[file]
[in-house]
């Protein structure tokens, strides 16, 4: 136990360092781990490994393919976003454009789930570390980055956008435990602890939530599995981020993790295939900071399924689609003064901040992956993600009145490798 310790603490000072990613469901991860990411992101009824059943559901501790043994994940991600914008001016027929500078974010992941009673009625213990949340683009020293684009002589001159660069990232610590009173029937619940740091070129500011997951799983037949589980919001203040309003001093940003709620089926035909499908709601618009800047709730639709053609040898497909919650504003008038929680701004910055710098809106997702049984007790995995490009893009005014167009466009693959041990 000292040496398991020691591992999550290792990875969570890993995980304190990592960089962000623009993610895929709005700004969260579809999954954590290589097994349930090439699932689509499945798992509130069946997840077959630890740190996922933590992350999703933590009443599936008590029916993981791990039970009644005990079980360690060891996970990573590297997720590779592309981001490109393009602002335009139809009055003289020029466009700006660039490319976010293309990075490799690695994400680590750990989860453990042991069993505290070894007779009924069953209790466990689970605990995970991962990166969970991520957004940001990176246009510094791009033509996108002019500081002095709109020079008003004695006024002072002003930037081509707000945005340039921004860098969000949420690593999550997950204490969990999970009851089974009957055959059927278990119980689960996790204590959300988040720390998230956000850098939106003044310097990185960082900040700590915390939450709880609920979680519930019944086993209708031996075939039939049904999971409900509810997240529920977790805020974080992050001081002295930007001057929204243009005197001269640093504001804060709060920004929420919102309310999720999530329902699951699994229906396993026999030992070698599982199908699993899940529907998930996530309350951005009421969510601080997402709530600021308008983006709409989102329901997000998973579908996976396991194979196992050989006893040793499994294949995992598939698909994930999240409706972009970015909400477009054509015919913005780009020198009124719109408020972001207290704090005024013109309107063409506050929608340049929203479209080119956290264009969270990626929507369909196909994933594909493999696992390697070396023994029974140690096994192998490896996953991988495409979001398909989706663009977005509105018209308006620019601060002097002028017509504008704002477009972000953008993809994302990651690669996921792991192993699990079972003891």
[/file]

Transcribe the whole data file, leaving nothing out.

[in-house]
């Protein structure tokens, strides 16, 4: 136990360092781990490994393919976003454009789930570390980055956008435990602890939530599995981020993790295939900071399924689609003064901040992956993600009145490798 310790603490000072990613469901991860990411992101009824059943559901501790043994994940991600914008001016027929500078974010992941009673009625213990949340683009020293684009002589001159660069990232610590009173029937619940740091070129500011997951799983037949589980919001203040309003001093940003709620089926035909499908709601618009800047709730639709053609040898497909919650504003008038929680701004910055710098809106997702049984007790995995490009893009005014167009466009693959041990 000292040496398991020691591992999550290792990875969570890993995980304190990592960089962000623009993610895929709005700004969260579809999954954590290589097994349930090439699932689509499945798992509130069946997840077959630890740190996922933590992350999703933590009443599936008590029916993981791990039970009644005990079980360690060891996970990573590297997720590779592309981001490109393009602002335009139809009055003289020029466009700006660039490319976010293309990075490799690695994400680590750990989860453990042991069993505290070894007779009924069953209790466990689970605990995970991962990166969970991520957004940001990176246009510094791009033509996108002019500081002095709109020079008003004695006024002072002003930037081509707000945005340039921004860098969000949420690593999550997950204490969990999970009851089974009957055959059927278990119980689960996790204590959300988040720390998230956000850098939106003044310097990185960082900040700590915390939450709880609920979680519930019944086993209708031996075939039939049904999971409900509810997240529920977790805020974080992050001081002295930007001057929204243009005197001269640093504001804060709060920004929420919102309310999720999530329902699951699994229906396993026999030992070698599982199908699993899940529907998930996530309350951005009421969510601080997402709530600021308008983006709409989102329901997000998973579908996976396991194979196992050989006893040793499994294949995992598939698909994930999240409706972009970015909400477009054509015919913005780009020198009124719109408020972001207290704090005024013109309107063409506050929608340049929203479209080119956290264009969270990626929507369909196909994933594909493999696992390697070396023994029974140690096994192998490896996953991988495409979001398909989706663009977005509105018209308006620019601060002097002028017509504008704002477009972000953008993809994302990651690669996921792991192993699990079972003891």